After the Great Fire of London of 1666, Parliament began taxing coal for urban reconstruction. There were taxes for Warwicke Lane, Paternoster Row, and Watling Street, to rehabilitate ruined parishes, and to rebuild St. Paul's Cathedral. Eventually, eleven separate taxes were levied over the next several decades, so much so that all increases in the price of coal arose not because of further price hikes, but because taxes were passed through to the public. As much as £40,000 annually was generated by coal tax. Unfortunately, many of the admirable public works cited never saw the money. Instead, the coal taxes went to reduce national debt and finance a war with Spain and France.

Even as they were taxed, the Lords of Coal found new ways to increase their profits and manipulate the coal supply. One was to secure tiny lengths of roadway called "way leaves," and extort from coal miners huge tolls to pass. It was the same notion as the keelboat exaction, but these blockaded yards were on dry land. Another scheme was to pay miners to keep their coal in the ground. That kept supply tight. Uncooperative competitors would soon find their mines "drowned," that is, flooded. Parliament passed a law against "drowning" of mines, but that statute was also ineffective. In consequence, tax or not, glut or not, mass poverty or not, the Hostmen secured profits as high as 65 percent.

In 1703, Queen Anne demanded Parliament halt the Hostmen's unique ability to "enrich themselves by a general oppression of others, and particularly the poor." One hapless complainant lamented, "The world is now come to that sad pass that an honest man cannot live; for he gives to every one his due, he gains nothing; and if he does not... he shall have no trade."

However, over the decades to follow, endless parliamentary investigations of Hostmen windfall profits, from generation to generation, yielded no change. The Hostmen always produced smart defenses, polished cost justifications and retained the best spokesmen to make their case. But no investigation or statute could do more than pause the group's exploitation of coal to the disadvantage of all who burned it.

In 1708, the Hostmen expanded far beyond their Newcastle environs, launching the so-called Regulator Plot. This newest conspiracy sought to artificially create secret price increases and charges with London lightermen. The lightermen or wharf men were former woodmongers who unloaded the coal cargo boats. The conspiracy created a pyramid of coal cost escalations which was broken only by a quick parliamentary statute outlawing lightermen combines.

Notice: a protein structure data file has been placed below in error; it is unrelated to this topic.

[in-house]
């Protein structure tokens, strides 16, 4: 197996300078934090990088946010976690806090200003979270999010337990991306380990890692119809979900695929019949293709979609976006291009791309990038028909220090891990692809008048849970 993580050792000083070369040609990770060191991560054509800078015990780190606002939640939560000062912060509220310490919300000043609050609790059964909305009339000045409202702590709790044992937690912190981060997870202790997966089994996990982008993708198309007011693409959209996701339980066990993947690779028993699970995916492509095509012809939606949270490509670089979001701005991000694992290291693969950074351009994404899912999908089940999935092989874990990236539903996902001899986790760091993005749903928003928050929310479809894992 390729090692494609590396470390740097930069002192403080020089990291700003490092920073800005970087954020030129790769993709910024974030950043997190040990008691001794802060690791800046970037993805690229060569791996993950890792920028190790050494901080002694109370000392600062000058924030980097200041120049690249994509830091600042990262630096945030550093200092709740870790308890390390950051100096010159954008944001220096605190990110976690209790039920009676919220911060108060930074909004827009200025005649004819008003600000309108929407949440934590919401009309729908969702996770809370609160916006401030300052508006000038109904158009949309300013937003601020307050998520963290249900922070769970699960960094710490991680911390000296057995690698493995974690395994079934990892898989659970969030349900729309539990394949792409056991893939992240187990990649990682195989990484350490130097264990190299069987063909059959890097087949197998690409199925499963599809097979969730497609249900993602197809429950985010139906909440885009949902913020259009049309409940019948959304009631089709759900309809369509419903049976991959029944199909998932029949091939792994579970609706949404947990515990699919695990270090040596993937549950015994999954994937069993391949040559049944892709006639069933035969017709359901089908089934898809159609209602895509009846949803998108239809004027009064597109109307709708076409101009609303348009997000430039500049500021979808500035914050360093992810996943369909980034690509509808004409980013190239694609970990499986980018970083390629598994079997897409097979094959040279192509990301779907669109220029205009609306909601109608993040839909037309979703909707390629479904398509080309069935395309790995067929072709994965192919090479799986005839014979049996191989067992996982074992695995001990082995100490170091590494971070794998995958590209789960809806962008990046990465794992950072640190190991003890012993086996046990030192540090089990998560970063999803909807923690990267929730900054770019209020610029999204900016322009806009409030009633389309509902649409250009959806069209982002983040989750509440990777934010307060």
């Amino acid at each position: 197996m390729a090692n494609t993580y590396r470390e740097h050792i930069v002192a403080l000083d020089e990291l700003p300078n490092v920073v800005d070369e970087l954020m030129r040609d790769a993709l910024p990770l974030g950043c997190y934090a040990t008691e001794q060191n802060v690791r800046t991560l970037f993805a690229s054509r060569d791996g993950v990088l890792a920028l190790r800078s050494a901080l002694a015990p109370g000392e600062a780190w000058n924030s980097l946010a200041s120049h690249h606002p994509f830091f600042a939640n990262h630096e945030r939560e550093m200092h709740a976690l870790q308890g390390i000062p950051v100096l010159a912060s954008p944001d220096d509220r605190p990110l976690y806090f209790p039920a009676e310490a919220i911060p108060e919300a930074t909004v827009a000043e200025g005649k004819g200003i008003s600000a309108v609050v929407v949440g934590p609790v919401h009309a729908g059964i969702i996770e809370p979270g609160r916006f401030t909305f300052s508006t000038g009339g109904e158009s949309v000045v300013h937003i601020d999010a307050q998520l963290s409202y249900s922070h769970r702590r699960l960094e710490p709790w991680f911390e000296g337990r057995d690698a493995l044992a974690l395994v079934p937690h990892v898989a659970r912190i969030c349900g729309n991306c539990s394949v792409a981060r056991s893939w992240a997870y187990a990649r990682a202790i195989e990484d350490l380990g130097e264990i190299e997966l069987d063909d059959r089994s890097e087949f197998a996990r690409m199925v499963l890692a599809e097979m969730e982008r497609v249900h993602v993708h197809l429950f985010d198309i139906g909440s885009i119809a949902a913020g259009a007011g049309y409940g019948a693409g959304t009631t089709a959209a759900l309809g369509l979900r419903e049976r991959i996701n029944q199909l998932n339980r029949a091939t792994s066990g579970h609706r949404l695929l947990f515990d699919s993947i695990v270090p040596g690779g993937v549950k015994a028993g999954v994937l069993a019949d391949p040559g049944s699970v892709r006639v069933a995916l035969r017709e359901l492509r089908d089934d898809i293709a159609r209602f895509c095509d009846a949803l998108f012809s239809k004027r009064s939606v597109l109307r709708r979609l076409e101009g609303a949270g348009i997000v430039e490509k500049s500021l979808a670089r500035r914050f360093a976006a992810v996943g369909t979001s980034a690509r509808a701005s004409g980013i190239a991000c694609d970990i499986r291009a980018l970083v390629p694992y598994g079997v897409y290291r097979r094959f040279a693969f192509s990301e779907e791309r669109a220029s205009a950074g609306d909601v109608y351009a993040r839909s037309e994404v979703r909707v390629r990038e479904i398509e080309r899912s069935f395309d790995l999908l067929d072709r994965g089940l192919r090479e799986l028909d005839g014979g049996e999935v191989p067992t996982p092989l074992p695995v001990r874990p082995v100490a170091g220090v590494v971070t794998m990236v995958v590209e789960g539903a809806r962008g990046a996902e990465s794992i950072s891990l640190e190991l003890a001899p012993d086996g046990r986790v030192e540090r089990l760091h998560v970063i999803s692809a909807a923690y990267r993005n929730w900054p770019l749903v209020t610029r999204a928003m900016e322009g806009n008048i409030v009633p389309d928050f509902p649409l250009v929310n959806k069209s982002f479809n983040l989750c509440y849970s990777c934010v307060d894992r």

As deep as the mines are the tales of Hostmen devices to manipulate coal prices and these antics, sometimes coercive and sometimes just conspiratorial, continued throughout the eighteenth century. When thwarted by laws and investigations, the Hostmen extracted extra monies out of their miserable workers, the keelmen and the coal miners themselves. The keelmen commonly organized labor strikes or even rioted. Municipal militias, civil lawsuits, lockouts, and prosecution broke their strikes. Coal miners broke their backs beneath the oppressive weight of the ore they pulled and pick-axed from the pits, so often iconically appearing as two white eyes within a disconsolate face of soot, breathed blackened air through blackened lungs, and from time to time were killed by drowning, suffocation and gas poisoning, or crushed by cave-ins, or blasted to bits by explosion. For their wretched toil, coal miners earned one or two shillings per day.

When keelman or coal miners tried to come together in labor organizations for the collective good, legal action was taken against them for illegal combination and conspiracy. One defendant bemoaned, "We have many laws, Sir, for preventing combinations amongst poor workmen, but few if any for preventing combinations amongst the rich masters that employ them. The one I take as necessary as the other."

What eventually happened to the Hostmen? As part of their efforts to trim expenses and eke out productivity gains, they helped sponsor and promote a new invention: a steam-driven engine that could be made portable to haul loads. Locomotives running on steel rails were able to drag tons of coal more cheaply than any combination of man and horse. Railroads quickly proliferated throughout the eighteen hundreds, not only as coal haulers, but also as general cargo trains and passenger conveyances. Mighty and mightier locomotives created a symbiotic engine for growth. Railroads moved coal more cheaply, opened up vast lands, connected coasts and countries, invented new economic systems, created cities, defined national territorial claims everywhere in the world and changed man's ability to travel and learn, trade and thrive, conquer and dominate. Bloody wars were fought to ensure their ownership and operation. Trains and the evolution of that industry spawned thousands of romantic chronicles by numberless buffs and historians in every country, enough to fill many libraries. That said, every time a train pulled out of the station, its coal cars brimmed. Encapsulated within those blackened heaps was the legacy of the Hostmen.

With trains, coal mines far beyond Newcastle were finally able to free themselves from river transport. That was how the Hostmen cartel was finally broken up. Although the syndicate could not be defeated by labor riots, civil wars, parliamentary investigations, regulatory statutes and the will of the people, the Hostmen could not resist the unstoppable wave of technological progress. The quiet and gradual atomization of the Hostmen was hardly the end of an era. Rather, it was the beginning of a tradition bequeathed from fuel cartel to cartel as an established robber baron style of business. From the coal cartel of the Hostmen emerged the trains and the key ingredient needed to fire steam engines.

Edwin Black is the author of the award-winning Internal Combustion (Dialog Press 2008), and the Plan.